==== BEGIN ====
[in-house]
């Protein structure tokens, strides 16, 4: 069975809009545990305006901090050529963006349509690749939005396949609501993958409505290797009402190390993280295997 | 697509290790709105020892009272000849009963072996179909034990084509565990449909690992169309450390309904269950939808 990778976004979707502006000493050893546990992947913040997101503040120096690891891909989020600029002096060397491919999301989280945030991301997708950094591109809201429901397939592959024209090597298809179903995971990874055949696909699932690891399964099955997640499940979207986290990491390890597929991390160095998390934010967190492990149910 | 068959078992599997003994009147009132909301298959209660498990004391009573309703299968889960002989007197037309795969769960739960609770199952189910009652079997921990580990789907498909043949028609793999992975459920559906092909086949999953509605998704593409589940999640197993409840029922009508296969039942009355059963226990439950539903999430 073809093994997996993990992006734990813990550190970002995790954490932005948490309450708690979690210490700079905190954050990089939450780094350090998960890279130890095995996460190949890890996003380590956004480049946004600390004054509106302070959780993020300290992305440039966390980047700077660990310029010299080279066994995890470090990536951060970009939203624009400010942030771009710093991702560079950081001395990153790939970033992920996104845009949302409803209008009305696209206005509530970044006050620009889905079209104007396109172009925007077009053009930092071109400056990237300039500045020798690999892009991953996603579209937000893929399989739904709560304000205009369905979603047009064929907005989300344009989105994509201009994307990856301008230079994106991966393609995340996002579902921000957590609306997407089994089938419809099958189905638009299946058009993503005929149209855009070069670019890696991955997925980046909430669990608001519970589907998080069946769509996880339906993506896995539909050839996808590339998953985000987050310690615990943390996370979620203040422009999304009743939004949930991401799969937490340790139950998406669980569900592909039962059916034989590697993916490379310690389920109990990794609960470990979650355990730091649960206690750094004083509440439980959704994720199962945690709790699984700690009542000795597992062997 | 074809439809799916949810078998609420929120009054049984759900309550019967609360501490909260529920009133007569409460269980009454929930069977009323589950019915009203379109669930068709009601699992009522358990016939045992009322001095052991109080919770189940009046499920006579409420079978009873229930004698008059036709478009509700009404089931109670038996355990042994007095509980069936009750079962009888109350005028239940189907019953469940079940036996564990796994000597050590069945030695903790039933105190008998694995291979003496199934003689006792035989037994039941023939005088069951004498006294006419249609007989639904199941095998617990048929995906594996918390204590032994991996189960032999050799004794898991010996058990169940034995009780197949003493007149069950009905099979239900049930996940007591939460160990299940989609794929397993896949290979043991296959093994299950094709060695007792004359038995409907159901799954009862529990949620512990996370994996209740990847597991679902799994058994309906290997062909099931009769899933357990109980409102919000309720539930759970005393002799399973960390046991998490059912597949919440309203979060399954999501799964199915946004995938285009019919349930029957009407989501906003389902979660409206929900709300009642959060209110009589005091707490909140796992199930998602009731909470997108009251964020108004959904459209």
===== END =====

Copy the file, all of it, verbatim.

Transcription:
[in-house]
């Protein structure tokens, strides 16, 4: 069975809009545990305006901090050529963006349509690749939005396949609501993958409505290797009402190390993280295997 | 697509290790709105020892009272000849009963072996179909034990084509565990449909690992169309450390309904269950939808 990778976004979707502006000493050893546990992947913040997101503040120096690891891909989020600029002096060397491919999301989280945030991301997708950094591109809201429901397939592959024209090597298809179903995971990874055949696909699932690891399964099955997640499940979207986290990491390890597929991390160095998390934010967190492990149910 | 068959078992599997003994009147009132909301298959209660498990004391009573309703299968889960002989007197037309795969769960739960609770199952189910009652079997921990580990789907498909043949028609793999992975459920559906092909086949999953509605998704593409589940999640197993409840029922009508296969039942009355059963226990439950539903999430 073809093994997996993990992006734990813990550190970002995790954490932005948490309450708690979690210490700079905190954050990089939450780094350090998960890279130890095995996460190949890890996003380590956004480049946004600390004054509106302070959780993020300290992305440039966390980047700077660990310029010299080279066994995890470090990536951060970009939203624009400010942030771009710093991702560079950081001395990153790939970033992920996104845009949302409803209008009305696209206005509530970044006050620009889905079209104007396109172009925007077009053009930092071109400056990237300039500045020798690999892009991953996603579209937000893929399989739904709560304000205009369905979603047009064929907005989300344009989105994509201009994307990856301008230079994106991966393609995340996002579902921000957590609306997407089994089938419809099958189905638009299946058009993503005929149209855009070069670019890696991955997925980046909430669990608001519970589907998080069946769509996880339906993506896995539909050839996808590339998953985000987050310690615990943390996370979620203040422009999304009743939004949930991401799969937490340790139950998406669980569900592909039962059916034989590697993916490379310690389920109990990794609960470990979650355990730091649960206690750094004083509440439980959704994720199962945690709790699984700690009542000795597992062997 | 074809439809799916949810078998609420929120009054049984759900309550019967609360501490909260529920009133007569409460269980009454929930069977009323589950019915009203379109669930068709009601699992009522358990016939045992009322001095052991109080919770189940009046499920006579409420079978009873229930004698008059036709478009509700009404089931109670038996355990042994007095509980069936009750079962009888109350005028239940189907019953469940079940036996564990796994000597050590069945030695903790039933105190008998694995291979003496199934003689006792035989037994039941023939005088069951004498006294006419249609007989639904199941095998617990048929995906594996918390204590032994991996189960032999050799004794898991010996058990169940034995009780197949003493007149069950009905099979239900049930996940007591939460160990299940989609794929397993896949290979043991296959093994299950094709060695007792004359038995409907159901799954009862529990949620512990996370994996209740990847597991679902799994058994309906290997062909099931009769899933357990109980409102919000309720539930759970005393002799399973960390046991998490059912597949919440309203979060399954999501799964199915946004995938285009019919349930029957009407989501906003389902979660409206929900709300009642959060209110009589005091707490909140796992199930998602009731909470997108009251964020108004959904459209």